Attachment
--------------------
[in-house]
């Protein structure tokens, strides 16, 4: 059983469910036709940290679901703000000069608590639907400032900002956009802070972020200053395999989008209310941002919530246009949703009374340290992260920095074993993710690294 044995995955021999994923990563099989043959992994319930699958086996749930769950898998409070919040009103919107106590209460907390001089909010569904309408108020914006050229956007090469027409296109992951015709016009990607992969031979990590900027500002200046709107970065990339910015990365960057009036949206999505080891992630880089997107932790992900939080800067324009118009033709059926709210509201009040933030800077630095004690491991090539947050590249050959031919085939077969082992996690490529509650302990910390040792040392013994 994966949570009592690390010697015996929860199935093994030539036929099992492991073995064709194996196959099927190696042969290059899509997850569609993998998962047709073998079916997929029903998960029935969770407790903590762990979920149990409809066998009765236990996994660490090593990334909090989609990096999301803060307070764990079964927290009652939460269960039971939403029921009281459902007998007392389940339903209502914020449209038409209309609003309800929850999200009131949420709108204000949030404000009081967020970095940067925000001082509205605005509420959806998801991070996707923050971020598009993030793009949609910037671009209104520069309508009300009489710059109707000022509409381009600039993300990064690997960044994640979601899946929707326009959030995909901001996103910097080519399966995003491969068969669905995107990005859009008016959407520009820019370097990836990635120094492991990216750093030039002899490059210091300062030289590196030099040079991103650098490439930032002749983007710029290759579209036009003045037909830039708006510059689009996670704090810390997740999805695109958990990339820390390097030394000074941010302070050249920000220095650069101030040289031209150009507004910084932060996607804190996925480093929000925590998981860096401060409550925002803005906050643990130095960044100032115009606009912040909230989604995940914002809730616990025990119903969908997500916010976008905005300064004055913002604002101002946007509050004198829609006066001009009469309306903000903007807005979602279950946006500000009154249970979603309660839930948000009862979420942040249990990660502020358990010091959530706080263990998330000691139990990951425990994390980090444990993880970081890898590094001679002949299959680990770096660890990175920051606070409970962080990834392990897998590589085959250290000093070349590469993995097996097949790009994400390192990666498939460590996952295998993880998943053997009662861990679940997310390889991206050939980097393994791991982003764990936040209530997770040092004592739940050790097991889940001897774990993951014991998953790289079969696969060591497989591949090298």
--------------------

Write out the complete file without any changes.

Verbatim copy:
[in-house]
């Protein structure tokens, strides 16, 4: 059983469910036709940290679901703000000069608590639907400032900002956009802070972020200053395999989008209310941002919530246009949703009374340290992260920095074993993710690294 044995995955021999994923990563099989043959992994319930699958086996749930769950898998409070919040009103919107106590209460907390001089909010569904309408108020914006050229956007090469027409296109992951015709016009990607992969031979990590900027500002200046709107970065990339910015990365960057009036949206999505080891992630880089997107932790992900939080800067324009118009033709059926709210509201009040933030800077630095004690491991090539947050590249050959031919085939077969082992996690490529509650302990910390040792040392013994 994966949570009592690390010697015996929860199935093994030539036929099992492991073995064709194996196959099927190696042969290059899509997850569609993998998962047709073998079916997929029903998960029935969770407790903590762990979920149990409809066998009765236990996994660490090593990334909090989609990096999301803060307070764990079964927290009652939460269960039971939403029921009281459902007998007392389940339903209502914020449209038409209309609003309800929850999200009131949420709108204000949030404000009081967020970095940067925000001082509205605005509420959806998801991070996707923050971020598009993030793009949609910037671009209104520069309508009300009489710059109707000022509409381009600039993300990064690997960044994640979601899946929707326009959030995909901001996103910097080519399966995003491969068969669905995107990005859009008016959407520009820019370097990836990635120094492991990216750093030039002899490059210091300062030289590196030099040079991103650098490439930032002749983007710029290759579209036009003045037909830039708006510059689009996670704090810390997740999805695109958990990339820390390097030394000074941010302070050249920000220095650069101030040289031209150009507004910084932060996607804190996925480093929000925590998981860096401060409550925002803005906050643990130095960044100032115009606009912040909230989604995940914002809730616990025990119903969908997500916010976008905005300064004055913002604002101002946007509050004198829609006066001009009469309306903000903007807005979602279950946006500000009154249970979603309660839930948000009862979420942040249990990660502020358990010091959530706080263990998330000691139990990951425990994390980090444990993880970081890898590094001679002949299959680990770096660890990175920051606070409970962080990834392990897998590589085959250290000093070349590469993995097996097949790009994400390192990666498939460590996952295998993880998943053997009662861990679940997310390889991206050939980097393994791991982003764990936040209530997770040092004592739940050790097991889940001897774990993951014991998953790289079969696969060591497989591949090298």